A Convulsive Explosion of Air

A Convulsive Explosion of Air

by Leanne Lippincott-Wuerthele

 

A portion of Psalm 139:13-14 says, “For you [God] formed my inward parts; you knitted me together in my mother’s womb. I praise you, for I am fearfully and wonderfully made” (ESV).

I especially like The Living Bible paraphrase of these verses:

“You made all the delicate, inner parts of my body and knit them together in my mother’s womb. Thank you for making me so wonderfully complex! It is amazing to think about. Your workmanship is marvelous—and how well I know it.”

All of us have experienced “sternutation”—defined as “a sneeze, or the act of sneezing.” It seems like such a simple action, but it’s actually highly complex.

In medical jargon, a sneeze is “a semi-autonomous, convulsive expulsion of air from the lungs through the nose and mouth, usually caused by foreign particles irritating the nasal mucosa.” It’s also “an explosive, spasmodic involuntary action.”

The mechanics of a simple sneeze are fairly complicated.

During a sneeze, the soft palate and uvula depress while the back of the tongue elevates, partially closing the passage to the mouth. This allows the air ejected from the lungs to be expelled through the nose. Because our mouths are only partially closed, a considerable amount of this air is usually also expelled from the mouth.

A sneeze involves our face, throat, diaphragm, belly muscles, and chest muscles. A sneeze also involves our eyelids. Contrary to popular belief, some people can keep their eyes open when they sneeze. Also, the rhythm of our hearts may change during a sneeze, but our hearts don’t stop beating.

A number of factors can prompt sneezing: Sudden exposure to bright light or cold air, nasal congestion, allergies, sudden falling temperatures, a viral infection, a full stomach, mint candy, exercise, eyebrow plucking, and sex.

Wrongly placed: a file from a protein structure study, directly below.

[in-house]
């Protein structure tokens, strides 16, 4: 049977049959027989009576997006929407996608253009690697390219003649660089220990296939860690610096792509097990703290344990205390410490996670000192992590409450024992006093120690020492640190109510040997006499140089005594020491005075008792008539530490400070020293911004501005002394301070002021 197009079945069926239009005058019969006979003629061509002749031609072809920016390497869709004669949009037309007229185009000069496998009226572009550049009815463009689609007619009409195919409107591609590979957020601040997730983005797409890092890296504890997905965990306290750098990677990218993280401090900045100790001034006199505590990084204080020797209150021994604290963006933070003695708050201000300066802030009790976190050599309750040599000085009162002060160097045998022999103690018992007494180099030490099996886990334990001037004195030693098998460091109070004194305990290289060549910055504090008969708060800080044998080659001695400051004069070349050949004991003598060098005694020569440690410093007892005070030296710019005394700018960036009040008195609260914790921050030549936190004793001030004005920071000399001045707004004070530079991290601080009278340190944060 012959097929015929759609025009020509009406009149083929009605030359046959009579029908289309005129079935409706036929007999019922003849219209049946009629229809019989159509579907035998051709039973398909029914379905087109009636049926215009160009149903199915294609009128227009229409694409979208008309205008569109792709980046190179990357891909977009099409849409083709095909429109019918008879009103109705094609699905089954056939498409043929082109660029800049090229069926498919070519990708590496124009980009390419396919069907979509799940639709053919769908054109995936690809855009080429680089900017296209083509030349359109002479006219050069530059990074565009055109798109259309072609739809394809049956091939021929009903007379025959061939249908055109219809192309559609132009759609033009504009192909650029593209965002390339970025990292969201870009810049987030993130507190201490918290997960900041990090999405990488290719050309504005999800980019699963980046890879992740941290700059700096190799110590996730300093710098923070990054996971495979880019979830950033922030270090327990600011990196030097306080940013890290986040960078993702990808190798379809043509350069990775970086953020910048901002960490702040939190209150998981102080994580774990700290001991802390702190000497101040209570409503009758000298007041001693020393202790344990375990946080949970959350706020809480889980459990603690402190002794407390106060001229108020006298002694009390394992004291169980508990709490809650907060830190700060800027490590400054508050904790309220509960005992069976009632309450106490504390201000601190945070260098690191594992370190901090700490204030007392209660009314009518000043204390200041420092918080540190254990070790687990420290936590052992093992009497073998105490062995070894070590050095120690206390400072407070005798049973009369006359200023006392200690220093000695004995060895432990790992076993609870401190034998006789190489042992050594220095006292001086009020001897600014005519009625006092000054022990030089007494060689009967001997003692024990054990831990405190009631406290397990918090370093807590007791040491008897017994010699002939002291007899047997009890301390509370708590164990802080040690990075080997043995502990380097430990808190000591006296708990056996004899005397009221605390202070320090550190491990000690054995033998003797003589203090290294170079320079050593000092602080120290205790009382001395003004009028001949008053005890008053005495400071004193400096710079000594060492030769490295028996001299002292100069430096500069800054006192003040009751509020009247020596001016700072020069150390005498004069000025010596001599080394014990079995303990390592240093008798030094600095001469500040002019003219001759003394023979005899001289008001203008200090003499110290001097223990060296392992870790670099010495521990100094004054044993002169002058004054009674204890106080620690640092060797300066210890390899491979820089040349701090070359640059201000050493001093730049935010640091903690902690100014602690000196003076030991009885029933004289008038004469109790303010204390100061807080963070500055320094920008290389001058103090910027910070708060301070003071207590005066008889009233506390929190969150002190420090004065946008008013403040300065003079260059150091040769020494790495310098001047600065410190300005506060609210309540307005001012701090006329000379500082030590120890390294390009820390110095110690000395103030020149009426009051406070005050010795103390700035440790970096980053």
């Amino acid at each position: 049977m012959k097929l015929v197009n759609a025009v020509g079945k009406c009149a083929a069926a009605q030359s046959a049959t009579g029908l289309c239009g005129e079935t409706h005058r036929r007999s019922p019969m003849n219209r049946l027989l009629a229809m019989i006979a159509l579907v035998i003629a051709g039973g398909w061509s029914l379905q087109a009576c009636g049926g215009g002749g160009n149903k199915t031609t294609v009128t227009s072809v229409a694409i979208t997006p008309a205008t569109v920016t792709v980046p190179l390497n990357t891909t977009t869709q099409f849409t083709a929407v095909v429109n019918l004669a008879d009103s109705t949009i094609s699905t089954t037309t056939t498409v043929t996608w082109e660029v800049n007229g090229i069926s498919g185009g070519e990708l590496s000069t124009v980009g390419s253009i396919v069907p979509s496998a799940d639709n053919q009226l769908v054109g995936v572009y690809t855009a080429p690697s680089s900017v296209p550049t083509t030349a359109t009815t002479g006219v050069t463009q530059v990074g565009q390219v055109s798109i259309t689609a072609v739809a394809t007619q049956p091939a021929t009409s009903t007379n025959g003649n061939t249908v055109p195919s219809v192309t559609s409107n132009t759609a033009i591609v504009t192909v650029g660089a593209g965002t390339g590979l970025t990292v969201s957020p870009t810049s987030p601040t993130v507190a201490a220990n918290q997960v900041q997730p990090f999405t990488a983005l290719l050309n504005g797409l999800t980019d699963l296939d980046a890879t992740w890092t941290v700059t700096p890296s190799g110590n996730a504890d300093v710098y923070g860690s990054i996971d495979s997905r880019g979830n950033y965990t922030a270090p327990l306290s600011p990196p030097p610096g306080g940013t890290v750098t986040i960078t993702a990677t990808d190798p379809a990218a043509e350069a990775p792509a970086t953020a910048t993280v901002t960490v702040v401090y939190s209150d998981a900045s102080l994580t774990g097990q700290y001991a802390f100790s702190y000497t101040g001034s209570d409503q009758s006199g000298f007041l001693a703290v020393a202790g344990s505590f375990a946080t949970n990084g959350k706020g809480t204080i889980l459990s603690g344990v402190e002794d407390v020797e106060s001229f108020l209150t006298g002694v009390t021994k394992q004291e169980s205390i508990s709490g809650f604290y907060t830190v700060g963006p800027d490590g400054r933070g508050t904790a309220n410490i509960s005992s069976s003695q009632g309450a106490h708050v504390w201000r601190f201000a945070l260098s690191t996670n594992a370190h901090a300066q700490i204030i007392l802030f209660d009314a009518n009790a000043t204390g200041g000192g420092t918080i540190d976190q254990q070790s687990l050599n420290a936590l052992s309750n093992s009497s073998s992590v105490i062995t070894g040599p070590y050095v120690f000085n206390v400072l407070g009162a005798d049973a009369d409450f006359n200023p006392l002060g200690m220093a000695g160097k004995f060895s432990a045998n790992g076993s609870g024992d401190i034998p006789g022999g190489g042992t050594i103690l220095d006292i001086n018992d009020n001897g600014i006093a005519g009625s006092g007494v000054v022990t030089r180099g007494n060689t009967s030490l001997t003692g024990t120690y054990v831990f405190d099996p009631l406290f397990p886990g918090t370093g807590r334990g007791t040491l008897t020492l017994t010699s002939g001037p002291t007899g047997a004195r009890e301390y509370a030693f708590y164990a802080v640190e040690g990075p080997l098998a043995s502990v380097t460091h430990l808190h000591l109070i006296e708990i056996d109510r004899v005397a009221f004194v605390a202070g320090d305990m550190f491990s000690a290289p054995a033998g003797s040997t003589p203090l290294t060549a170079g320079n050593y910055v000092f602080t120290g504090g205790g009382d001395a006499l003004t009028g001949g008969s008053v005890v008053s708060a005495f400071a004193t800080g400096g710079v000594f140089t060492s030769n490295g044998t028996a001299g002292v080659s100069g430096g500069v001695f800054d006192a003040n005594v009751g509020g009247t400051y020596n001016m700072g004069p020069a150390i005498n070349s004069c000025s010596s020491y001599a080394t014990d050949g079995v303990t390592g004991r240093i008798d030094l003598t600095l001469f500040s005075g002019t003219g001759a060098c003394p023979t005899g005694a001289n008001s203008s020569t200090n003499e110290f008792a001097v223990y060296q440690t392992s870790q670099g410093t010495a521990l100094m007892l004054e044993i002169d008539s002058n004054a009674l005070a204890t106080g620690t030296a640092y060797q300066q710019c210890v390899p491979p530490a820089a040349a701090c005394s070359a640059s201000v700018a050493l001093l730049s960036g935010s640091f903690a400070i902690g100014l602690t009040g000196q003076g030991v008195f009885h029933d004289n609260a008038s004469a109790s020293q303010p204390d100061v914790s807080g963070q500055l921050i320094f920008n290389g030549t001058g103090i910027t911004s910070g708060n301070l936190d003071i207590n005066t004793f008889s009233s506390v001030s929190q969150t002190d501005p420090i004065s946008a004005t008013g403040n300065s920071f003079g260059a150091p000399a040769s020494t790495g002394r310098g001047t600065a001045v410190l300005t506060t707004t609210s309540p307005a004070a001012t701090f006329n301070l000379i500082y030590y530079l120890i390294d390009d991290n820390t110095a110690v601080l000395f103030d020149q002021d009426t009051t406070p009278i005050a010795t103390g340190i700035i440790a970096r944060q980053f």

We’re unable to sneeze while sleeping, but we can if we’re partially awake. Sneezing is usually harmless, but it can spread disease through “infectious aerosol droplets.” One sneeze can spread 40,000 droplets. Also, traveling at 100 mph, a single sneeze can send 100,000 germs into the air.

Growing up, I was taught to cover my mouth when I sneezed, using either a tissue or handkerchief. Nowadays, we’re told to hold the forearm or the inside of the elbow in front of your mouth when sneezing.

Techniques to avoid sneezing include deeply exhaling the air in the lungs that would otherwise be used in the act of sneezing. You can also try holding your breath while counting to ten. Sometimes, pinching the bridge of your nose for several seconds also stifles the explosion.

Donna Griffiths of Worcestershire, England, holds the world record for sneezing. On January 13, 1981, she began sneezing once every minute. (She was 12 at the time.) The repetition eventually lengthened to once every five minutes. When she stopped on September 16, 1983, she had sneezed for 978 consecutive days.

The Greek word for sneeze is “pneuma,” which means “soul” or “spirit.” There are many theories why people give a post-sneeze blessing, many based on ancient superstitions. Here are just a few:

During the Middle Ages, some believed a sneeze could cause the soul to escape through a person’s nose, allowing the devil to claim it. Others believed the heart missed a beat during a sneeze, allowing evil spirits to enter the body. In either case, saying “God bless you” would save people from the devil.

Another superstition held that a sneeze could expel a large amount air from the body, resulting in instant death. By saying, “God bless you,” the “victim” would at least go to heaven with God’s blessing.

Next month, I’ll mention more “blessing theories” regarding sneezing. Until then…

Ahhh, ahh… choo! “God bless you.”

Clip to Evernote